In 1877, Joseph Wright Taylor and a number of his colleagues on the Haverford College board decided to found a Quaker college for women, “for the advanced education and care of young women and girls of the higher and more refined classes of Society.” Located on a thirty-two-acre tract neighboring the Pennsylvania Railroad and five miles from Haverford, the Bryn Mawr campus was in its early stages designed by Addison Hutton (fig. 1). A Quaker architect who had just designed Barclay Hall at Haverford, Hutton was instructed to build in a way to tone down any excesses or fanciness.
Bryn Mawr’s founder and ...
... middle of paper ...
...ings to the 1930s. New York: Alfred A. Knopf, 1984. 105-34.
Langdon, Emily A. “Women’s Colleges Then and Now: Access Then, Equity Now.” Peabody Journal of Education 76, no. 1 (2001): 5-30.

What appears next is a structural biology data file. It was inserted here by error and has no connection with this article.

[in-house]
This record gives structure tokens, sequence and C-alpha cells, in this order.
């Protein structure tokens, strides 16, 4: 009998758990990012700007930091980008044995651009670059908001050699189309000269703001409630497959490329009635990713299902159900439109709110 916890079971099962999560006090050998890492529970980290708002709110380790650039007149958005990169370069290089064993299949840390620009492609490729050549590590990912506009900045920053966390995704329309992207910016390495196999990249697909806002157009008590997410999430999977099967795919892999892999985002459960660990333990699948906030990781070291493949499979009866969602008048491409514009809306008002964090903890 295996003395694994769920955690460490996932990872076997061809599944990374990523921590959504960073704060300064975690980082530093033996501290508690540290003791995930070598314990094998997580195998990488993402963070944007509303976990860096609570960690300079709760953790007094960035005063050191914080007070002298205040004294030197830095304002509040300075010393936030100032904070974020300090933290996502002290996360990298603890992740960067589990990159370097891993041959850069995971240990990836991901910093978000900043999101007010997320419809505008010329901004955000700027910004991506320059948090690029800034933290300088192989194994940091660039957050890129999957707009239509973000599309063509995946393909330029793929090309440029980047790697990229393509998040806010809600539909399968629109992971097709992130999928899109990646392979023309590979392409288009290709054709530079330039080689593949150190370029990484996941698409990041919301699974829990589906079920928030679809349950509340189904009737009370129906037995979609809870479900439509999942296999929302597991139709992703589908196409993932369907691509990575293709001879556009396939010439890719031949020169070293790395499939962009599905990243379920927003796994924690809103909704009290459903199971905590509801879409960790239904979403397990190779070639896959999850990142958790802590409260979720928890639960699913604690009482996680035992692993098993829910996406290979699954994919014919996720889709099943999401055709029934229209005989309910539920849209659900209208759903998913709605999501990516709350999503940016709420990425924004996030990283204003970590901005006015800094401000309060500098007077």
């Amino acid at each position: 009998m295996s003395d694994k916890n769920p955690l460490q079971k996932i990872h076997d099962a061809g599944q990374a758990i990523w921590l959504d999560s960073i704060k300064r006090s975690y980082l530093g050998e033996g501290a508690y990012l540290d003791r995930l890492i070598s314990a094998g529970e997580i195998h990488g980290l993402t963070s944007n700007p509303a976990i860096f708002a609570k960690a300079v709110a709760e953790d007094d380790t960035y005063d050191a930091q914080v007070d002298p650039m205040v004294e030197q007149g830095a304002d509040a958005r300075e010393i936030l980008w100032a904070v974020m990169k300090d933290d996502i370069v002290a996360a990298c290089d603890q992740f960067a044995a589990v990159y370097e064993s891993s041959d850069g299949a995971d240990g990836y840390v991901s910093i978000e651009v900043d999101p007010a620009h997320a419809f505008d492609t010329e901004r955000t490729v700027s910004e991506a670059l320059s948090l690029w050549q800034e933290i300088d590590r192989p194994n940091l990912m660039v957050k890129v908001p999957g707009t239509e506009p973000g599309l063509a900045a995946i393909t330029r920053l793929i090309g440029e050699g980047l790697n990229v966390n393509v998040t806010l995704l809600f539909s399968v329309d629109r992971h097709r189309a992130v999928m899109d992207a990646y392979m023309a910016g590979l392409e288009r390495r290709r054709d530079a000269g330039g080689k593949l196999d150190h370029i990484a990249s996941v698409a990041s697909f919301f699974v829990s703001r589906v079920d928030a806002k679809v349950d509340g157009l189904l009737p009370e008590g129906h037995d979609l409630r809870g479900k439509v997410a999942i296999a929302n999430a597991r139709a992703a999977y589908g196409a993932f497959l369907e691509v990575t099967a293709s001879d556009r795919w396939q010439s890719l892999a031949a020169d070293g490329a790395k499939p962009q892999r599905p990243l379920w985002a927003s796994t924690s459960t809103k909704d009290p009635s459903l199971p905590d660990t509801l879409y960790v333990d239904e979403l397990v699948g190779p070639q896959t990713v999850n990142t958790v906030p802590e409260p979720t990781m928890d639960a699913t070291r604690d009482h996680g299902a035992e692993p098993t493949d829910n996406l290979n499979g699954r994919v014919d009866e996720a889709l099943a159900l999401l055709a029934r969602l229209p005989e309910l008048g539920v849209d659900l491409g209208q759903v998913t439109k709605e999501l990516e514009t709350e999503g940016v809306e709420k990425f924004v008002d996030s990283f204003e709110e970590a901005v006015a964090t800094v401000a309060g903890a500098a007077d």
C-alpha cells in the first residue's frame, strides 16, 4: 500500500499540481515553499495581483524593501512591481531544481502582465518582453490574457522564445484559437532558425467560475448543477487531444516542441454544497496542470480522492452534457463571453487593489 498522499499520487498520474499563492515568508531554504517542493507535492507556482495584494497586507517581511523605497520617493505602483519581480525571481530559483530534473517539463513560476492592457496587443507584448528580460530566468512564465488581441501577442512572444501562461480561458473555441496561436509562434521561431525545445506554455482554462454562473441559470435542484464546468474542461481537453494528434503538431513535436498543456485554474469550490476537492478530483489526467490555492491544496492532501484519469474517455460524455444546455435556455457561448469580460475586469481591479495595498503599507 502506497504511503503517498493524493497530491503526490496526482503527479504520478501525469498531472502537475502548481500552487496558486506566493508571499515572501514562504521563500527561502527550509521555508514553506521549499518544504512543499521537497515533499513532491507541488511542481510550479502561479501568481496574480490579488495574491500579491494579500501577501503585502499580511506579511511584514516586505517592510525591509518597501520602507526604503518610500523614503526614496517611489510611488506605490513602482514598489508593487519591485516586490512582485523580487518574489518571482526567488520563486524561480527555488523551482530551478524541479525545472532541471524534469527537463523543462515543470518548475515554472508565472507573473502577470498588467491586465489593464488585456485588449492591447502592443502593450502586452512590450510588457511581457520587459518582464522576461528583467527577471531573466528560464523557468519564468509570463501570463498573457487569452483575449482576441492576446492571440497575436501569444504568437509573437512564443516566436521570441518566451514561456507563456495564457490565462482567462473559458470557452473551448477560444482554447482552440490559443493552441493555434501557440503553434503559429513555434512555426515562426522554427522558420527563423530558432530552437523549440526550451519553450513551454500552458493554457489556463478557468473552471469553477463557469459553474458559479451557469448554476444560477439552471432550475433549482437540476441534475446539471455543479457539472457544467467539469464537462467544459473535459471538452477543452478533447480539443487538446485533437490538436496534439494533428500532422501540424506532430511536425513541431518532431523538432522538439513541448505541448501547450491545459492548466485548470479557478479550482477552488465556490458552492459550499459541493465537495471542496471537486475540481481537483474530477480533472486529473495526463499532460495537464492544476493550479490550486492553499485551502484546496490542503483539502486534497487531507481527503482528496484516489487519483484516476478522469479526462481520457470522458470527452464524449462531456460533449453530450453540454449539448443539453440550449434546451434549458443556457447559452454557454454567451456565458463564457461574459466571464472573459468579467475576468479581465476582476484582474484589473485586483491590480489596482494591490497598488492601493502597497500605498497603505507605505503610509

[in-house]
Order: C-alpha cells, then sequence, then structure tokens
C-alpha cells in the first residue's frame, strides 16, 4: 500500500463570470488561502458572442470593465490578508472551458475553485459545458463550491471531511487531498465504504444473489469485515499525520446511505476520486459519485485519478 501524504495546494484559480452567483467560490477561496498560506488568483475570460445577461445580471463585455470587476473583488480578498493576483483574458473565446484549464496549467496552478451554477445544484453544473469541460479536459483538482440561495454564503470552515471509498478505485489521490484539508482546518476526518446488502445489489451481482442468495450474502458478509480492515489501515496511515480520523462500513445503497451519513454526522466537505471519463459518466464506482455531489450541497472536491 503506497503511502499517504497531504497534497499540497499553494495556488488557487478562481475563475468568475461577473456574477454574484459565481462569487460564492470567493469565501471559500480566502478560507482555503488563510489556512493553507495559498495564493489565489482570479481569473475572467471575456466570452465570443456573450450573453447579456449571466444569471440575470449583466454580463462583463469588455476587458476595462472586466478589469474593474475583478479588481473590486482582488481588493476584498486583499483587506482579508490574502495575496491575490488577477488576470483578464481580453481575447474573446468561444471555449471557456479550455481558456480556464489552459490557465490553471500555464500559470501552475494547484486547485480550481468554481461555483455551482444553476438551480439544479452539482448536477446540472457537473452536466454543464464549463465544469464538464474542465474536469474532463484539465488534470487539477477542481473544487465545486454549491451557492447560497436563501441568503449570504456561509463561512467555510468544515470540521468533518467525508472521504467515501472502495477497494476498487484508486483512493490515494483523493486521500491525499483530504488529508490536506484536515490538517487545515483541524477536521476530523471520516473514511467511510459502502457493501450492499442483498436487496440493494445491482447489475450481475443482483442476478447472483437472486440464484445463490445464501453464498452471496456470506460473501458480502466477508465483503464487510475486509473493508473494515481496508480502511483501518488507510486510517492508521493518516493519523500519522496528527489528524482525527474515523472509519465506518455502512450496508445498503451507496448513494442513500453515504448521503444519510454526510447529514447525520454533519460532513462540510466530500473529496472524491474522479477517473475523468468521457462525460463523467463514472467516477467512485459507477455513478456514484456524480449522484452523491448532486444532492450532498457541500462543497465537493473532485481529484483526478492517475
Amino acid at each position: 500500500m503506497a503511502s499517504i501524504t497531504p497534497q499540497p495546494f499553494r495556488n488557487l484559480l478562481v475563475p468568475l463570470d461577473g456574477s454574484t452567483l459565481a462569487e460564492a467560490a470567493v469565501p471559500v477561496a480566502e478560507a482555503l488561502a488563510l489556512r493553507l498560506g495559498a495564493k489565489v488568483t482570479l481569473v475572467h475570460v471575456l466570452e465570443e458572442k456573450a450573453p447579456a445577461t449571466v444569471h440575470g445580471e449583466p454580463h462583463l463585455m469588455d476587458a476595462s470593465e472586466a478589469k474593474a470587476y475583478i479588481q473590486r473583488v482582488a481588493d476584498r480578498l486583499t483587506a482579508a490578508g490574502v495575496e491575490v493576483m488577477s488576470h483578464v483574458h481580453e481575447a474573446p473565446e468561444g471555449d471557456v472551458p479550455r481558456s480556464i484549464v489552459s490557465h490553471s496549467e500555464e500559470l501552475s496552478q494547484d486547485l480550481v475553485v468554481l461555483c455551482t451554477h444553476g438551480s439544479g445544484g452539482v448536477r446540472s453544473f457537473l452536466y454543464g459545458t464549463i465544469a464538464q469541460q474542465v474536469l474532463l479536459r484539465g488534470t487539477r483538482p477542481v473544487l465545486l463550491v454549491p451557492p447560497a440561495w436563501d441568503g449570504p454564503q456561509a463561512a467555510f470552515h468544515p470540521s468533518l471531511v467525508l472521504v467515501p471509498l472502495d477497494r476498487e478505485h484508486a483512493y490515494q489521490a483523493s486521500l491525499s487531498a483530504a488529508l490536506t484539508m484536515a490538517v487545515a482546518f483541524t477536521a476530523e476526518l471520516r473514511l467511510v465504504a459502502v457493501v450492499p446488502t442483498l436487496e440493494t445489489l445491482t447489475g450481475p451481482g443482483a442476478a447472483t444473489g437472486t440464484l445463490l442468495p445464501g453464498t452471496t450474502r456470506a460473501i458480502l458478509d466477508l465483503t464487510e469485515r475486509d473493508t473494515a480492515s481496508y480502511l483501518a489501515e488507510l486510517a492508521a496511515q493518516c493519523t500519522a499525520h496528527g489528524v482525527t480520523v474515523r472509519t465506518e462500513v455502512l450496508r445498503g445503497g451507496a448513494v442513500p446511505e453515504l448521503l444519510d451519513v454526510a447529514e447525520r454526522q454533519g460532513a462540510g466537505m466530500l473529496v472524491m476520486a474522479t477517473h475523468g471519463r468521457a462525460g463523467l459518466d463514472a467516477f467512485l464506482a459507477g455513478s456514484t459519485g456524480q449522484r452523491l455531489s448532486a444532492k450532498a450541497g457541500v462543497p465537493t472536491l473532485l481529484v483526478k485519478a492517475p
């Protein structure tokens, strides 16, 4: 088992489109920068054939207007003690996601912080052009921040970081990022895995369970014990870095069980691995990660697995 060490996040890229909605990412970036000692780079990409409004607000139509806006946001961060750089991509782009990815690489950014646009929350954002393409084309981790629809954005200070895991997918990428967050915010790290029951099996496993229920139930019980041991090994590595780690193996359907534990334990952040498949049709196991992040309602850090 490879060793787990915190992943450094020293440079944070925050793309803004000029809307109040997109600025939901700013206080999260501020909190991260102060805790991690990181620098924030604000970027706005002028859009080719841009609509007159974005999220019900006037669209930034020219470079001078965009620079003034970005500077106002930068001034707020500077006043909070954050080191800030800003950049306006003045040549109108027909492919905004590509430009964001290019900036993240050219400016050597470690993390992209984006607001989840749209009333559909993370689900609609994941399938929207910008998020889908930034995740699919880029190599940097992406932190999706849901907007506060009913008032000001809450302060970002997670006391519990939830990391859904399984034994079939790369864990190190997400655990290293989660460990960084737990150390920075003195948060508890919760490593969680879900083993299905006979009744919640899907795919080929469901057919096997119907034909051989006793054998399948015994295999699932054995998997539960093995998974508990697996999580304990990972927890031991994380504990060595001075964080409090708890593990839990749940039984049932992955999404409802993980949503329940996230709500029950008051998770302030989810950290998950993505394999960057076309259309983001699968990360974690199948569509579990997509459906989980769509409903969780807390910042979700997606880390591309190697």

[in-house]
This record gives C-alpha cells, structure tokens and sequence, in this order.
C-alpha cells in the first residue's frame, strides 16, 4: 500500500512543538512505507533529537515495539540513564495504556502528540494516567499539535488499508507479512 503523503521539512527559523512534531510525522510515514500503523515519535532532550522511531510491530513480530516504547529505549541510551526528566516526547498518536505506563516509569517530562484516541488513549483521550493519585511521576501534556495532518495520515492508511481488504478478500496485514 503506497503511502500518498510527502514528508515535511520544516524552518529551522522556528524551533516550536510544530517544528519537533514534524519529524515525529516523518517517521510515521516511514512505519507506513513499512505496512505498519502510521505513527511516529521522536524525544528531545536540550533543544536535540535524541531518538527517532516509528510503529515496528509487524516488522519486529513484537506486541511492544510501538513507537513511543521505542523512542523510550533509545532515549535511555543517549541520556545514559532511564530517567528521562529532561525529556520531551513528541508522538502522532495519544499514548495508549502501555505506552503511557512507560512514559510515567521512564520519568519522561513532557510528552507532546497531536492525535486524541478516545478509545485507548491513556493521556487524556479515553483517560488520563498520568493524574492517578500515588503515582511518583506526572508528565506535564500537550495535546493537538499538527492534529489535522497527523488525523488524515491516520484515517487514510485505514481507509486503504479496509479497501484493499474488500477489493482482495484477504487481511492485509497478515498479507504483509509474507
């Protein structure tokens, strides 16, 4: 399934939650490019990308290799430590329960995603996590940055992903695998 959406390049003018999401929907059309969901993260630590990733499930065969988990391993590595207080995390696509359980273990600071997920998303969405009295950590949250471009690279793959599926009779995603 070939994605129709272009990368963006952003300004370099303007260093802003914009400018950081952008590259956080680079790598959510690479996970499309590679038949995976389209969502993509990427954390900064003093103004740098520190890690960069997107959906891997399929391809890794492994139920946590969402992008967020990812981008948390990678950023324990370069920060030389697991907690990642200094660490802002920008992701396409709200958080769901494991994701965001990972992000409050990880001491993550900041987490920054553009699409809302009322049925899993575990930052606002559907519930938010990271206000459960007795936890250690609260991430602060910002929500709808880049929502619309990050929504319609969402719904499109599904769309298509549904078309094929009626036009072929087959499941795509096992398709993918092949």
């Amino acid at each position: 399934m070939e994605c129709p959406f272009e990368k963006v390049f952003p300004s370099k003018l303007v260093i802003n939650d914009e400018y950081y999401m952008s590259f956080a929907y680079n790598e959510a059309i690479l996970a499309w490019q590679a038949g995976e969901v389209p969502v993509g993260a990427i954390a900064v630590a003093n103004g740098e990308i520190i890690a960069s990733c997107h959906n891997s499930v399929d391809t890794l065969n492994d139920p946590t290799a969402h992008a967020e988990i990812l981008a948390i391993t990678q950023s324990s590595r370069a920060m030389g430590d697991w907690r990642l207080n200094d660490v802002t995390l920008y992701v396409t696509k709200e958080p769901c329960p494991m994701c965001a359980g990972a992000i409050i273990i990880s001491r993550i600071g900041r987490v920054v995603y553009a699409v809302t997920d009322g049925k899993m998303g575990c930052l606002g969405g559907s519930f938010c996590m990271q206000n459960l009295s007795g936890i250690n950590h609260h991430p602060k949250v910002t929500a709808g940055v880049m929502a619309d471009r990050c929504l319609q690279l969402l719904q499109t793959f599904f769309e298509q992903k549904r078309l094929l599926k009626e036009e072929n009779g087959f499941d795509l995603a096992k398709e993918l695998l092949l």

Merriam, Ruth Levy. “The Remodeling of the Deanery.” In A History of the Deanery, Bryn Mawr College. Bryn Mawr: Bryn Mawr College, 1965. 1-24.
McPherson, Mary Patterson. "A Century of Building at Bryn Mawr." Proceedings of the American Philosophical Society 142, no. 3 (1998): 399-415.
Vickery, Margaret Birney. “The Little Band of Pioneers: Girton College.” In Buildings for Bluestockings. Cranbury: Associated University Press, 1999. 1-40.
Wein, Roberta. “Women’s Colleges and Domesticity, 1875-1918.” History of Education Quarterly 14, no. 1 (1974): 31-47.
Welch, William H. “Contribution of Bryn Mawr College to the Higher Education of Women.” Science 56, no. 1436 (1922): 1-8.
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